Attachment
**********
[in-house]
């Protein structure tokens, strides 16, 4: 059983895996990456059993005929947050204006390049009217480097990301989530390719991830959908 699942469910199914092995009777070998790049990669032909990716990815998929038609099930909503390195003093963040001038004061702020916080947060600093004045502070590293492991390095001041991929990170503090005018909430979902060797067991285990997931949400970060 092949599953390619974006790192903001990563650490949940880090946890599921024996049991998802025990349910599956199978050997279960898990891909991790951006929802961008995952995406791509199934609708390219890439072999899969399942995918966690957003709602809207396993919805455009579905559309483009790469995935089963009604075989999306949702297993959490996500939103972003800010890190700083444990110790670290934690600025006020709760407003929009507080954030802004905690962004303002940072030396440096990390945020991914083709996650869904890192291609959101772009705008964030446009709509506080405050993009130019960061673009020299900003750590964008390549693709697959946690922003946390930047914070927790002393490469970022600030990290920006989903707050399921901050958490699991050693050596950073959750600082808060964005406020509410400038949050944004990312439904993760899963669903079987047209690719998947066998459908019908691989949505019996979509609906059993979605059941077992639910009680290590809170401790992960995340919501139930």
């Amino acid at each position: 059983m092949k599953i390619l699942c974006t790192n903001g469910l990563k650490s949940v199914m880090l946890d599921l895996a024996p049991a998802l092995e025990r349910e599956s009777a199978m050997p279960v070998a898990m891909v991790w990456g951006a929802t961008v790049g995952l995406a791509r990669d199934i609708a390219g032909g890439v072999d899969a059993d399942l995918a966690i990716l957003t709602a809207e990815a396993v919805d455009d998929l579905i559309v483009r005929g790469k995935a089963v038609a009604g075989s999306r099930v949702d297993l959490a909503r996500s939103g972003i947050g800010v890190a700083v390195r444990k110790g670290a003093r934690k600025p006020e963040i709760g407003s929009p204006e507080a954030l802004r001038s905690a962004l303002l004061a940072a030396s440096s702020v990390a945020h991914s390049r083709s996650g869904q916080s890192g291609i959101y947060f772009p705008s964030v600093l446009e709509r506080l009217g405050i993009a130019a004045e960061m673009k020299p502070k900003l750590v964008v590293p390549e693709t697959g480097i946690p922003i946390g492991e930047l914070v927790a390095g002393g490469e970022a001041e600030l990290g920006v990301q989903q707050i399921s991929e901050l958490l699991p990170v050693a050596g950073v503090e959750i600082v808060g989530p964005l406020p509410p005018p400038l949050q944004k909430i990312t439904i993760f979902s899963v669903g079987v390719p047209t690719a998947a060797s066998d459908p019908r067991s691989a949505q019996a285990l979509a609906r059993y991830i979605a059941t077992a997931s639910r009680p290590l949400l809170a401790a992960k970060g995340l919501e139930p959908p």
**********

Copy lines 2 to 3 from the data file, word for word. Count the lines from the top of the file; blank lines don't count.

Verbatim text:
């Protein structure tokens, strides 16, 4: 059983895996990456059993005929947050204006390049009217480097990301989530390719991830959908 699942469910199914092995009777070998790049990669032909990716990815998929038609099930909503390195003093963040001038004061702020916080947060600093004045502070590293492991390095001041991929990170503090005018909430979902060797067991285990997931949400970060 092949599953390619974006790192903001990563650490949940880090946890599921024996049991998802025990349910599956199978050997279960898990891909991790951006929802961008995952995406791509199934609708390219890439072999899969399942995918966690957003709602809207396993919805455009579905559309483009790469995935089963009604075989999306949702297993959490996500939103972003800010890190700083444990110790670290934690600025006020709760407003929009507080954030802004905690962004303002940072030396440096990390945020991914083709996650869904890192291609959101772009705008964030446009709509506080405050993009130019960061673009020299900003750590964008390549693709697959946690922003946390930047914070927790002393490469970022600030990290920006989903707050399921901050958490699991050693050596950073959750600082808060964005406020509410400038949050944004990312439904993760899963669903079987047209690719998947066998459908019908691989949505019996979509609906059993979605059941077992639910009680290590809170401790992960995340919501139930």
């Amino acid at each position: 059983m092949k599953i390619l699942c974006t790192n903001g469910l990563k650490s949940v199914m880090l946890d599921l895996a024996p049991a998802l092995e025990r349910e599956s009777a199978m050997p279960v070998a898990m891909v991790w990456g951006a929802t961008v790049g995952l995406a791509r990669d199934i609708a390219g032909g890439v072999d899969a059993d399942l995918a966690i990716l957003t709602a809207e990815a396993v919805d455009d998929l579905i559309v483009r005929g790469k995935a089963v038609a009604g075989s999306r099930v949702d297993l959490a909503r996500s939103g972003i947050g800010v890190a700083v390195r444990k110790g670290a003093r934690k600025p006020e963040i709760g407003s929009p204006e507080a954030l802004r001038s905690a962004l303002l004061a940072a030396s440096s702020v990390a945020h991914s390049r083709s996650g869904q916080s890192g291609i959101y947060f772009p705008s964030v600093l446009e709509r506080l009217g405050i993009a130019a004045e960061m673009k020299p502070k900003l750590v964008v590293p390549e693709t697959g480097i946690p922003i946390g492991e930047l914070v927790a390095g002393g490469e970022a001041e600030l990290g920006v990301q989903q707050i399921s991929e901050l958490l699991p990170v050693a050596g950073v503090e959750i600082v808060g989530p964005l406020p509410p005018p400038l949050q944004k909430i990312t439904i993760f979902s899963v669903g079987v390719p047209t690719a998947a060797s066998d459908p019908r067991s691989a949505q019996a285990l979509a609906r059993y991830i979605a059941t077992a997931s639910r009680p290590l949400l809170a401790a992960k970060g995340l919501e139930p959908p």